I ended up catching a couple more reds on the fly with one being a nice baby bull, coming in just under 30″.

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After that fish I decided to call it a day and paddle back.  At the launch I was able to catch up with another buddy Matt, who had a tougher day, but managed a 30″ red on the fly as well back in the skinny water.  It’s always a blast finding those over-slot sized fish in the trenasses.

The fishing was fun, but if I’m being honest the best part of weekend trips like this are the hangouts at night.  Nothing beats sitting around sharing some brews or cocktails and swapping stories of past triumphs, defeats, or anything entertaining enough for a group of fine, upstanding citizens like the group from Alabama that has assembled in Grand Isle on an annual basis for nearly ten years now.

I was hesitant about fishing the next morning because I needed to be back in time to pick the kids up from school.  I was hesitant until I saw that the weather was gorgeous.  I saw that the marsh behind the camp was glass so I quickly made plans to get back on the water.  Marcus was also planning on hitting the water that morning, so we decided on fishing from the same launch, but hitting a slightly different area, one I hadn’t had a whole lot of experience at, but should yield the same results.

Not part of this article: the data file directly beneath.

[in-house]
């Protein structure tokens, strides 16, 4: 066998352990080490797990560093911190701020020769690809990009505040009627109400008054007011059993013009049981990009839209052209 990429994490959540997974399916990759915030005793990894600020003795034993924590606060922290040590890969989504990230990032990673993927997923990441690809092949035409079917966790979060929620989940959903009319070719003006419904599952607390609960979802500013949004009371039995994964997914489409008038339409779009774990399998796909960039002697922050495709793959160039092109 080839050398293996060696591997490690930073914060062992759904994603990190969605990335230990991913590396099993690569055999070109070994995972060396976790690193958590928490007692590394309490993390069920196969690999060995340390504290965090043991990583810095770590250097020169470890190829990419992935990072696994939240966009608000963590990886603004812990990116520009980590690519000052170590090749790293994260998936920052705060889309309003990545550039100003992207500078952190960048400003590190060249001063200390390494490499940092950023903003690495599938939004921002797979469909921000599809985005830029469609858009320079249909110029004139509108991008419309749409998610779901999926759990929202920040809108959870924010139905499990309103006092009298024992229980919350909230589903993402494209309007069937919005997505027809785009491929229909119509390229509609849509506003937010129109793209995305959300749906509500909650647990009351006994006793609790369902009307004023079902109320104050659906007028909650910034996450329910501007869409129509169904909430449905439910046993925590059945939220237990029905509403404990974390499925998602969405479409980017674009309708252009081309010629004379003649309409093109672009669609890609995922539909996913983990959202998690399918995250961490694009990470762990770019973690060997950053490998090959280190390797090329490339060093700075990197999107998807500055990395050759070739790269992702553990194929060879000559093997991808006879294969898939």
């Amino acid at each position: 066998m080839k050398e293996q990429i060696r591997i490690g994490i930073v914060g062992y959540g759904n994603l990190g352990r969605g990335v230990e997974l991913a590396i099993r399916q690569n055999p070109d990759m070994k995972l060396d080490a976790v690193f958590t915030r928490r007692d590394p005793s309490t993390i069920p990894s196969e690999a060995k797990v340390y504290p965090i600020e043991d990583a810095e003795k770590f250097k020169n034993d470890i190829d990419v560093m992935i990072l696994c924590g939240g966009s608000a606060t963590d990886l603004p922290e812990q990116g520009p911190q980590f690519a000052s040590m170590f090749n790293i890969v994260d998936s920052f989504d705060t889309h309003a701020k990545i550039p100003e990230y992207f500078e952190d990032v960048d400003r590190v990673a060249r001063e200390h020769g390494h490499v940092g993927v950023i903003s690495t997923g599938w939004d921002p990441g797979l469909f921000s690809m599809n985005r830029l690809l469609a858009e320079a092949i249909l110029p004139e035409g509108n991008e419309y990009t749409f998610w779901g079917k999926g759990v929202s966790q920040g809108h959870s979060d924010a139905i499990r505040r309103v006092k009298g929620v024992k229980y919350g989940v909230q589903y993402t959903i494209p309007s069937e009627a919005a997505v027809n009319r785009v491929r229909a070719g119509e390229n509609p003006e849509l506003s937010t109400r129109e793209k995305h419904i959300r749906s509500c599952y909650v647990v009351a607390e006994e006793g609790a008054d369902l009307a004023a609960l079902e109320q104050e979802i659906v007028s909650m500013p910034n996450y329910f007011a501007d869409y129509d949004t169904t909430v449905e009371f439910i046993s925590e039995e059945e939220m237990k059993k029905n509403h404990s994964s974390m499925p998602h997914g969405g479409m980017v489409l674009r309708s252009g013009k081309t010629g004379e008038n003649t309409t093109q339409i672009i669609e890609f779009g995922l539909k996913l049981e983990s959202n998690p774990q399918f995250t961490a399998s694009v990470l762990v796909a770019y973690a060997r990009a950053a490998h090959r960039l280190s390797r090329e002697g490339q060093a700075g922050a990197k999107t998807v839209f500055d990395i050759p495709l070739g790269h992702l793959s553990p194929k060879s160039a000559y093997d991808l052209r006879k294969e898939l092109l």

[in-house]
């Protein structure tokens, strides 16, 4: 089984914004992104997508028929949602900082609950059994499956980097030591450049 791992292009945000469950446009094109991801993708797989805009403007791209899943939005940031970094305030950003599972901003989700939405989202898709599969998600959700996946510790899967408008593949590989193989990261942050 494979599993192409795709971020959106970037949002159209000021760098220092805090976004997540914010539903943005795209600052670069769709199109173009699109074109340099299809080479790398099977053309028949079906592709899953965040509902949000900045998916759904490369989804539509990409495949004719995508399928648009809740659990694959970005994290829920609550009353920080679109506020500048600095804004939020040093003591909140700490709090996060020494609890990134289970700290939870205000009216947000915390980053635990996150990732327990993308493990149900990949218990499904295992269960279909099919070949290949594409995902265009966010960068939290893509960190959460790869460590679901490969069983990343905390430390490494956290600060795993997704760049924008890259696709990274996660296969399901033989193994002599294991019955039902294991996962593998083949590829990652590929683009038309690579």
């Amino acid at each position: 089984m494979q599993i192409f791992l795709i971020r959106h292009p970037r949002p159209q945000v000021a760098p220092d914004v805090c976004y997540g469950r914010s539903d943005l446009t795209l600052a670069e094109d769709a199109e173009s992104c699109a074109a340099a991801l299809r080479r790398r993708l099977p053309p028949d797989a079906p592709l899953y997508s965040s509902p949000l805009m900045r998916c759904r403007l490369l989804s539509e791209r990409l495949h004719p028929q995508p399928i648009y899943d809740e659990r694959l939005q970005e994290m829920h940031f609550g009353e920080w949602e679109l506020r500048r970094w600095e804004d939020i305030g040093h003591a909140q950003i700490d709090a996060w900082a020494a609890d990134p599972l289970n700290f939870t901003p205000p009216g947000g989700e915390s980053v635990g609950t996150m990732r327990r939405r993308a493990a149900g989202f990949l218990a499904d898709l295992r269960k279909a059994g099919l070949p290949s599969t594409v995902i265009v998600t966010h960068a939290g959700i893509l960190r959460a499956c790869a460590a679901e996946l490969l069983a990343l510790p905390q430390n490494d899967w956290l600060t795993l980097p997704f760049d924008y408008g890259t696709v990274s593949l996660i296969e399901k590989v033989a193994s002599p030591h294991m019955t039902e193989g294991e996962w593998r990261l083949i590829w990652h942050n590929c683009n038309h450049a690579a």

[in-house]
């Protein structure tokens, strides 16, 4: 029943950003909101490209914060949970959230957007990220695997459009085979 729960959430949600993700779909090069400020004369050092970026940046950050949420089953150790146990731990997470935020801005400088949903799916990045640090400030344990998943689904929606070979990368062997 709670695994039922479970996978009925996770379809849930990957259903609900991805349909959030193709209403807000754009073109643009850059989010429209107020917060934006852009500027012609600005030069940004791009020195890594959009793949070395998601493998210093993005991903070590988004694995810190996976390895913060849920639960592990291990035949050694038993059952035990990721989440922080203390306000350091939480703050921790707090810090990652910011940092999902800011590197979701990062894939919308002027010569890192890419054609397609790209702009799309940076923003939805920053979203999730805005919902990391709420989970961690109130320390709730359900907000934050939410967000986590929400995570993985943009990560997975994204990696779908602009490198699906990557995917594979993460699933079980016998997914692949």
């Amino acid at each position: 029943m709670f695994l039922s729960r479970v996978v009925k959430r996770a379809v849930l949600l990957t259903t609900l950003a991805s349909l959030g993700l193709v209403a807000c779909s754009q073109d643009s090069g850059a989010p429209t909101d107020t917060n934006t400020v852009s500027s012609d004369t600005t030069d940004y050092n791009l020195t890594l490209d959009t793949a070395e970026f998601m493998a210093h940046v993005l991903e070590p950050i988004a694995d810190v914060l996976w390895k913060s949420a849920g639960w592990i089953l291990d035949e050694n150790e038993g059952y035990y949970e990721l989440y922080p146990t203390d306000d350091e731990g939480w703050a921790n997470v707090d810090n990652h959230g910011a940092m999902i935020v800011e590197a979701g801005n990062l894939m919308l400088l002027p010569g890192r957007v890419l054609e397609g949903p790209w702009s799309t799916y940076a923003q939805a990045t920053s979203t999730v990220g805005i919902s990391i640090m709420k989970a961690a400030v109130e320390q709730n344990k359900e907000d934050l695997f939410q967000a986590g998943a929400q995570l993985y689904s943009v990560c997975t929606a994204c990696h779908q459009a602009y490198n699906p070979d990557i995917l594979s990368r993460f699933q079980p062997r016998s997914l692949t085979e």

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The tide was a bit lower than yesterday and was visibly ripping through the canal we launched into, which told me that the water clarity would probably be a little poorer than it was yesterday.

I covered a good bit of water, good looking water too, before I started seeing fish.  Seems like they needed the air temps to warm up before they were active.  I found a small slot with a colored up tail in a small pond to get the skunk off.